‘For time does not grow old. Three hundred and sixty-six days or the lightning passage of a second are all the same. The past and the future are the same distance, always bringing us back to the already completed moment.’
The diviner suddenly changed his tone and began to speak with a kind of serenity which quickly spread:
‘The dead will be reborn in every fragment of life, however small, in every word, every action, however simple it may be.
They will be reborn in the dust, in the dancing water, in the children who laugh and play as they clap their hands, in every seed hidden beneath the black earth.
‘And the spirits will depart to wherever they desire, no longer as spirits in torment but as flashes of lightning.
‘We must cast down all the evil which has been done so that the dead can sleep in peace and so that life may be relieved of the burden of our guilt.
‘We shall quieten the sound of our voices which are too loud to listen to the murmurs from under the earth.
‘They will tell us how to purify our passions, clean away the dust, throw away the stones that burden our lives.
‘We beg the dead not to increase the misery in which the country is wallowing, not to come and torment the living, even though they may not deserve their forgiveness.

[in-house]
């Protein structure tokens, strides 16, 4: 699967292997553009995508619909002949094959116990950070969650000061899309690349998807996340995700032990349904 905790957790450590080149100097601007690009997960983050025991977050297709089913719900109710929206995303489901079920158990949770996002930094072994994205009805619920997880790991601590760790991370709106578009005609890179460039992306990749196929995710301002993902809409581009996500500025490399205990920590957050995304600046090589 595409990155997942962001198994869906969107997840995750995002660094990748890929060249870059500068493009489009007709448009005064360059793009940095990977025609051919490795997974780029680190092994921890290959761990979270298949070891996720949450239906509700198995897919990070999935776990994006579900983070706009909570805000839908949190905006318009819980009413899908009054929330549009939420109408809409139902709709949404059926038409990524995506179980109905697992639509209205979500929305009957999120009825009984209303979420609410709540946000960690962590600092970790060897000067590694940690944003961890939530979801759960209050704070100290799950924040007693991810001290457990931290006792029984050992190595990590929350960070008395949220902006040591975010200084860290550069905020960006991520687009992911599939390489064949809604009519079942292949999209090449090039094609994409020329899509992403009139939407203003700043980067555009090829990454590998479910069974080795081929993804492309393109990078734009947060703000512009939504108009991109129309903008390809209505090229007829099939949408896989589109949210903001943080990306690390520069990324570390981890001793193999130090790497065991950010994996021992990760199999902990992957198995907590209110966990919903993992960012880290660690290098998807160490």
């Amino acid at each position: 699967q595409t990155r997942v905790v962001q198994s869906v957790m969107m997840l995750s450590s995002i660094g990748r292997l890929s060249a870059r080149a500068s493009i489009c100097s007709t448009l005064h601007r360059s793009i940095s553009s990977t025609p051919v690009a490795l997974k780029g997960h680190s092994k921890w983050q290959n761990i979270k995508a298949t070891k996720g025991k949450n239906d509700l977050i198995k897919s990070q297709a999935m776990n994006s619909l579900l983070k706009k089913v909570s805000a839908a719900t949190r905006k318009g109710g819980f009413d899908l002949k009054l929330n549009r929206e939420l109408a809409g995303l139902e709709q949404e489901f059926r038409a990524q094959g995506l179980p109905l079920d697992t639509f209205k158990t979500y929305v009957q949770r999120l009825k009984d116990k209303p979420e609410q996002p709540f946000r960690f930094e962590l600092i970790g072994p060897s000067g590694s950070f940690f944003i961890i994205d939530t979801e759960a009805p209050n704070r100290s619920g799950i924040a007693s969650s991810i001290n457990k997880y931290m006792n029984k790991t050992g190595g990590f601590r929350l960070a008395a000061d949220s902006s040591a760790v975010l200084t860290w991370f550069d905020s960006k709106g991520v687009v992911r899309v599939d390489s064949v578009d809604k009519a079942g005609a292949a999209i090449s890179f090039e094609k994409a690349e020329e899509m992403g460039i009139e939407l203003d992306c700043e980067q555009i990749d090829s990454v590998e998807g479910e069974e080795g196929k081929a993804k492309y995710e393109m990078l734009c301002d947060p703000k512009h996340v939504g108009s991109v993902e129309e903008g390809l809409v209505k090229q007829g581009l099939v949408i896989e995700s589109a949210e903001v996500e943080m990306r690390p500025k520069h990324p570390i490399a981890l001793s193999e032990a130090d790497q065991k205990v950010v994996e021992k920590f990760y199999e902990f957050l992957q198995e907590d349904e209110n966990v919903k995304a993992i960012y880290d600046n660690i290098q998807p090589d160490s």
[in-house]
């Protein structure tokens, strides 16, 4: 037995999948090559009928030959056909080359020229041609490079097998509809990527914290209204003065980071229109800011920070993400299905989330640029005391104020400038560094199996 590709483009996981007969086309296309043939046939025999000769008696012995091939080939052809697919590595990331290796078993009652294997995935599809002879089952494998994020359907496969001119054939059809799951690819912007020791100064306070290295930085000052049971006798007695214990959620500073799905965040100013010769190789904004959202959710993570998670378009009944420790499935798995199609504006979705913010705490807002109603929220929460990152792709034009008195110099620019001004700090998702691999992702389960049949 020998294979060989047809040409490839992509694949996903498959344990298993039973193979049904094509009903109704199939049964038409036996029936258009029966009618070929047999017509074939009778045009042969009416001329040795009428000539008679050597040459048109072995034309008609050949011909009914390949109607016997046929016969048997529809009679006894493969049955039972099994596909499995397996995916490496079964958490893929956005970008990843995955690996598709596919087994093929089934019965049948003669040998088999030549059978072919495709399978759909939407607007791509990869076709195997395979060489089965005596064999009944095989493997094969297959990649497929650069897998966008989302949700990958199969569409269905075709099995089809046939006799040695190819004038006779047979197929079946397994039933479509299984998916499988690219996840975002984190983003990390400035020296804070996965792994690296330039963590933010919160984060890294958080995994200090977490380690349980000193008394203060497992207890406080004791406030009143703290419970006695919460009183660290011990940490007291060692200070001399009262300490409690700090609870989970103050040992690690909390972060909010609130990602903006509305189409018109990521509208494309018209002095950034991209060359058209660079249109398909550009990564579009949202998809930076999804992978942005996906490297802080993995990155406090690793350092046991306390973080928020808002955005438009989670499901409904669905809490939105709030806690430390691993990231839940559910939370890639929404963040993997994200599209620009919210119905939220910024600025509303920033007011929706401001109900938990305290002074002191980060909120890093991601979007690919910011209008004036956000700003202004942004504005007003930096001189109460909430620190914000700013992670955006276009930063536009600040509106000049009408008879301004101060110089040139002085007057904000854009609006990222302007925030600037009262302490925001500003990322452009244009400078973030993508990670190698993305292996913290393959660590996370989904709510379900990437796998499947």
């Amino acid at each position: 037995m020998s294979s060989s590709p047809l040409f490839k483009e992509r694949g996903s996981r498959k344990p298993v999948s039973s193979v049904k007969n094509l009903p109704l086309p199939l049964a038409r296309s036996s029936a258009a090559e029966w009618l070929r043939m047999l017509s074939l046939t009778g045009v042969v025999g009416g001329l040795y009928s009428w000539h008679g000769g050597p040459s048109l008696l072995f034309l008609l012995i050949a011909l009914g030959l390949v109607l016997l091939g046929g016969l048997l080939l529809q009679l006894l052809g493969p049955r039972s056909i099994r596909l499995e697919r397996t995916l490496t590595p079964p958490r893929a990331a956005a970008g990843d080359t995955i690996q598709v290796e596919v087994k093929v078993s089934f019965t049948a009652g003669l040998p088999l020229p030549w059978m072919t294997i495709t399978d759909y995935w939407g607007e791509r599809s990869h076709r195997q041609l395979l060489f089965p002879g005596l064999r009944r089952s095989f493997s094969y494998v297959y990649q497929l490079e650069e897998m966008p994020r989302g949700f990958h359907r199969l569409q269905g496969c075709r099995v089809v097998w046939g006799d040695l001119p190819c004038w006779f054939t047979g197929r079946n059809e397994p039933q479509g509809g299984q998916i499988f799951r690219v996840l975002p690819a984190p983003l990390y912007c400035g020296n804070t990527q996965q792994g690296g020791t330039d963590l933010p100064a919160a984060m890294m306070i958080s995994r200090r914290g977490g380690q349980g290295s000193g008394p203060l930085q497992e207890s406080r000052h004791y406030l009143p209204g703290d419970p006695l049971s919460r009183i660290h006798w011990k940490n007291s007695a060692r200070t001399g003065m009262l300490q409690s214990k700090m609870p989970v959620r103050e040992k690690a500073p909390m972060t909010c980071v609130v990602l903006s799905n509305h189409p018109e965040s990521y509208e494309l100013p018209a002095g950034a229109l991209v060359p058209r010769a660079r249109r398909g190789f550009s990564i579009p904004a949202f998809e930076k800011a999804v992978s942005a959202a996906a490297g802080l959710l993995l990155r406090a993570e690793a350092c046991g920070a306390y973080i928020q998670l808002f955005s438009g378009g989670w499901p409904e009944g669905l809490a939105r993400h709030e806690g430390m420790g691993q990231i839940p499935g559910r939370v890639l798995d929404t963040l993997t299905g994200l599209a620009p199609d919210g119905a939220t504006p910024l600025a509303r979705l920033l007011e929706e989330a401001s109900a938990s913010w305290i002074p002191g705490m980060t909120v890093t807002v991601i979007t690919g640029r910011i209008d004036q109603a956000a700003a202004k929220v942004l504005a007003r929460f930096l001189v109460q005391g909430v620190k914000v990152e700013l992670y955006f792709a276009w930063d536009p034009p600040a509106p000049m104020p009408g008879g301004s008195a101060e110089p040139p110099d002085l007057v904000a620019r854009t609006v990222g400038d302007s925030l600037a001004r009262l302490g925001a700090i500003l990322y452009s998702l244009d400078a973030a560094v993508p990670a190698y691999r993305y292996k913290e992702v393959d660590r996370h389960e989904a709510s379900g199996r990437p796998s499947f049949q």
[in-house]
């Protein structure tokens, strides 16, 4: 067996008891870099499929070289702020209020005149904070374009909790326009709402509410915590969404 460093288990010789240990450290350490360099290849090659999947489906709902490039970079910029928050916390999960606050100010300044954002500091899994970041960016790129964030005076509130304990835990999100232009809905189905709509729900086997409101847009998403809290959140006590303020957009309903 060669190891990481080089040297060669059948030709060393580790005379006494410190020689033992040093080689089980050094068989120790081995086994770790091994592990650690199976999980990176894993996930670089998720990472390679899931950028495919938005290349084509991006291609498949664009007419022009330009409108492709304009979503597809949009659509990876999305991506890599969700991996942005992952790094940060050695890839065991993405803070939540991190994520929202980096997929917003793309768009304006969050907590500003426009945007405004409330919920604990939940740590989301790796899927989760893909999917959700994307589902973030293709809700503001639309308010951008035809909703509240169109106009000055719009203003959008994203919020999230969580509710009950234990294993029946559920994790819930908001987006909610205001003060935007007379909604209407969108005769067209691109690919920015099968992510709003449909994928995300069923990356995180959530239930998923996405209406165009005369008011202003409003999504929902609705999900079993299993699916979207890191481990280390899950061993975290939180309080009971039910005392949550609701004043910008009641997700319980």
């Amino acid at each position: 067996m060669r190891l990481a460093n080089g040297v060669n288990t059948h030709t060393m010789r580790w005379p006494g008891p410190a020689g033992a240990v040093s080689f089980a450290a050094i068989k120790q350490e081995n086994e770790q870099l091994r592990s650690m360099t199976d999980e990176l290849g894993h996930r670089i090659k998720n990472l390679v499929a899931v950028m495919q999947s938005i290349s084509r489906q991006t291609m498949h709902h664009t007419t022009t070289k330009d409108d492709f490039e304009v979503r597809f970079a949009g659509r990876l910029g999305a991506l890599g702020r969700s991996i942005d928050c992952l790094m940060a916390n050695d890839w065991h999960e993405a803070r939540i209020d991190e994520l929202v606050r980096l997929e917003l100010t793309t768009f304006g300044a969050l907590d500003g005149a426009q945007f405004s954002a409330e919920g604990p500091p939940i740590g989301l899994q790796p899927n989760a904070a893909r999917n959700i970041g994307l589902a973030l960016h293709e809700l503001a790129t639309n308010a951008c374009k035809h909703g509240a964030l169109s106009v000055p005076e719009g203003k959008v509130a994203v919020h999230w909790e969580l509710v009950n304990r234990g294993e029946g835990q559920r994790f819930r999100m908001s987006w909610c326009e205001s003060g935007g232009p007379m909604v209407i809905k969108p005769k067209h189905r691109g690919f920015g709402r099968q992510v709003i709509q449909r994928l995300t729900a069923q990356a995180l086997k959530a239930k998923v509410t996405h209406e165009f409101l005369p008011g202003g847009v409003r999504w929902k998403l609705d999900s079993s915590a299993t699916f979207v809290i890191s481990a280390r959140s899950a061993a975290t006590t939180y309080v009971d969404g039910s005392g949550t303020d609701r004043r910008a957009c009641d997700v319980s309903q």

‘We ask them to recognise our humanity, even though we are weak and cruel.
‘We have sullied the earth, plundered the sun. We have trampled on hope.
‘Nevertheless, we ask the dead not to seek revenge. Not to ill-treat us by sending a swirling horde of demons on to our heads. Not to send upon us a terrible drought which will lay waste our fields. Not to eat our entrails, not to tear out our eyes, not to engulf our future. We ask them not to let our hearts burn in the fire of our existence.
‘We shall search for phrases to appease them, prayers to soften their hearts, words we need so that they do not abandon us in the middle of what we are doing, so that our lives do not become endlessly tormented.